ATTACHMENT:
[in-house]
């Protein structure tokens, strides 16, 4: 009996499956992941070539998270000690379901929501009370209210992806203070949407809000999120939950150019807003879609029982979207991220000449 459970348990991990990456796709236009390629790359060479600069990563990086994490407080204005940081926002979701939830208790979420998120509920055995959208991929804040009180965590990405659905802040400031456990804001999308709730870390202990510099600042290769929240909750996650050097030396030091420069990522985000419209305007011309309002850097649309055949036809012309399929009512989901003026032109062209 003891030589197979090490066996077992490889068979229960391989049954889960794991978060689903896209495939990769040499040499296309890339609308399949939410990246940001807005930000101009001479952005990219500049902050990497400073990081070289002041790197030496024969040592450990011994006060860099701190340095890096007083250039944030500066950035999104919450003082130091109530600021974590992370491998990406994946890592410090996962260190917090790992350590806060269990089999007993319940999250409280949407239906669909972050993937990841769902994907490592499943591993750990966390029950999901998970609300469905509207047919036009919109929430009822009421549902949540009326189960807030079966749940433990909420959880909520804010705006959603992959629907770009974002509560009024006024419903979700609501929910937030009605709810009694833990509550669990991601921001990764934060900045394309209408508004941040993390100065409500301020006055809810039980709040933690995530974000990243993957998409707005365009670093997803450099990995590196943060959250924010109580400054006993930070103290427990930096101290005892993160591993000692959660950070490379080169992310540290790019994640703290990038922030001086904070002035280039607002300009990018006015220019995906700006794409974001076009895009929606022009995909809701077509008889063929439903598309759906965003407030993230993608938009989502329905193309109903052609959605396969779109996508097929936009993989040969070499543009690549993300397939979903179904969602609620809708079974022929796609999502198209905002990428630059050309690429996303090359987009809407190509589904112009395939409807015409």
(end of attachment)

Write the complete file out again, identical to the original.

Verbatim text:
[in-house]
């Protein structure tokens, strides 16, 4: 009996499956992941070539998270000690379901929501009370209210992806203070949407809000999120939950150019807003879609029982979207991220000449 459970348990991990990456796709236009390629790359060479600069990563990086994490407080204005940081926002979701939830208790979420998120509920055995959208991929804040009180965590990405659905802040400031456990804001999308709730870390202990510099600042290769929240909750996650050097030396030091420069990522985000419209305007011309309002850097649309055949036809012309399929009512989901003026032109062209 003891030589197979090490066996077992490889068979229960391989049954889960794991978060689903896209495939990769040499040499296309890339609308399949939410990246940001807005930000101009001479952005990219500049902050990497400073990081070289002041790197030496024969040592450990011994006060860099701190340095890096007083250039944030500066950035999104919450003082130091109530600021974590992370491998990406994946890592410090996962260190917090790992350590806060269990089999007993319940999250409280949407239906669909972050993937990841769902994907490592499943591993750990966390029950999901998970609300469905509207047919036009919109929430009822009421549902949540009326189960807030079966749940433990909420959880909520804010705006959603992959629907770009974002509560009024006024419903979700609501929910937030009605709810009694833990509550669990991601921001990764934060900045394309209408508004941040993390100065409500301020006055809810039980709040933690995530974000990243993957998409707005365009670093997803450099990995590196943060959250924010109580400054006993930070103290427990930096101290005892993160591993000692959660950070490379080169992310540290790019994640703290990038922030001086904070002035280039607002300009990018006015220019995906700006794409974001076009895009929606022009995909809701077509008889063929439903598309759906965003407030993230993608938009989502329905193309109903052609959605396969779109996508097929936009993989040969070499543009690549993300397939979903179904969602609620809708079974022929796609999502198209905002990428630059050309690429996303090359987009809407190509589904112009395939409807015409």